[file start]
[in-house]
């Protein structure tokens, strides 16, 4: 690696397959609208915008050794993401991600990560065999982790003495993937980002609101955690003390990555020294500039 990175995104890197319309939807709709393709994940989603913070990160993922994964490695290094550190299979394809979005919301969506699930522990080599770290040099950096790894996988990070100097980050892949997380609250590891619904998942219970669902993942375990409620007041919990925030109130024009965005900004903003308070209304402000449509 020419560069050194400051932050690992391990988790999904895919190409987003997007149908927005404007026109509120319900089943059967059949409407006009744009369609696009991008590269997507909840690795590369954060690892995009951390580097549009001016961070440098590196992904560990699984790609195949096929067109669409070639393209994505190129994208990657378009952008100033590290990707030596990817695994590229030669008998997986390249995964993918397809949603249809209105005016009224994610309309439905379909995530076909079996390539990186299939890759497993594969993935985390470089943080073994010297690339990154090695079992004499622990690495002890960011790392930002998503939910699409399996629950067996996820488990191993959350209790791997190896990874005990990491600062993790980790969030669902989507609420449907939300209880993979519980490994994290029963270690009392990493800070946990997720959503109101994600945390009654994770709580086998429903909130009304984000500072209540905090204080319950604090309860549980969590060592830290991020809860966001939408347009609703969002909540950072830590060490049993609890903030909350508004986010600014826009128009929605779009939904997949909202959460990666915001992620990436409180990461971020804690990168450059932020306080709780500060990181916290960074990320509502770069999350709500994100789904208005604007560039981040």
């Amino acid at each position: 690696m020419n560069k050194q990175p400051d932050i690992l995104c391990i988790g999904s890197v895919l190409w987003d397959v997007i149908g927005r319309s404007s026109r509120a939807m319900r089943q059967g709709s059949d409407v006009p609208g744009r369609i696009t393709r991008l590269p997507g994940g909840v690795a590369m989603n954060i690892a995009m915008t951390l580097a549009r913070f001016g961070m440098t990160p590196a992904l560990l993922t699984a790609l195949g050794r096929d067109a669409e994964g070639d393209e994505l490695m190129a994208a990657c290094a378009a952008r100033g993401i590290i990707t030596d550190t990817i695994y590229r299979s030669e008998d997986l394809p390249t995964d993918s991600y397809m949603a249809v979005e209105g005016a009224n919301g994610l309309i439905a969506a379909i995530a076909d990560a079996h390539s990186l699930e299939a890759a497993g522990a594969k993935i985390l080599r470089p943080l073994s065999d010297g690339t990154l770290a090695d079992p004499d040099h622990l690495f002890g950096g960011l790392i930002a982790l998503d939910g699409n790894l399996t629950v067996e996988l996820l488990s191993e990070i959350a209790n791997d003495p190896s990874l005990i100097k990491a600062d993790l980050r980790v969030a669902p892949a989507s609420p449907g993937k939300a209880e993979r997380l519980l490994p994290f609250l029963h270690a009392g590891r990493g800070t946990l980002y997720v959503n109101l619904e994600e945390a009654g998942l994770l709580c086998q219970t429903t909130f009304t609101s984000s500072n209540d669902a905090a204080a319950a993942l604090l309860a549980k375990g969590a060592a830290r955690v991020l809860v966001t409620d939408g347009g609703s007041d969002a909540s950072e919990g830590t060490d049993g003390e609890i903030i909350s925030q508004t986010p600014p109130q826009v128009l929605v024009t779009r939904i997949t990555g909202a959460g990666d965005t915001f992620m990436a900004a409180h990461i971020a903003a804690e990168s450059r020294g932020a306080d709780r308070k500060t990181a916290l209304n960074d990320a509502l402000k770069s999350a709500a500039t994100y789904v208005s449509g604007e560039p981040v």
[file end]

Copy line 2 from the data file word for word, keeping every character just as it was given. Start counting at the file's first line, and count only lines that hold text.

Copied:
């Protein structure tokens, strides 16, 4: 690696397959609208915008050794993401991600990560065999982790003495993937980002609101955690003390990555020294500039 990175995104890197319309939807709709393709994940989603913070990160993922994964490695290094550190299979394809979005919301969506699930522990080599770290040099950096790894996988990070100097980050892949997380609250590891619904998942219970669902993942375990409620007041919990925030109130024009965005900004903003308070209304402000449509 020419560069050194400051932050690992391990988790999904895919190409987003997007149908927005404007026109509120319900089943059967059949409407006009744009369609696009991008590269997507909840690795590369954060690892995009951390580097549009001016961070440098590196992904560990699984790609195949096929067109669409070639393209994505190129994208990657378009952008100033590290990707030596990817695994590229030669008998997986390249995964993918397809949603249809209105005016009224994610309309439905379909995530076909079996390539990186299939890759497993594969993935985390470089943080073994010297690339990154090695079992004499622990690495002890960011790392930002998503939910699409399996629950067996996820488990191993959350209790791997190896990874005990990491600062993790980790969030669902989507609420449907939300209880993979519980490994994290029963270690009392990493800070946990997720959503109101994600945390009654994770709580086998429903909130009304984000500072209540905090204080319950604090309860549980969590060592830290991020809860966001939408347009609703969002909540950072830590060490049993609890903030909350508004986010600014826009128009929605779009939904997949909202959460990666915001992620990436409180990461971020804690990168450059932020306080709780500060990181916290960074990320509502770069999350709500994100789904208005604007560039981040």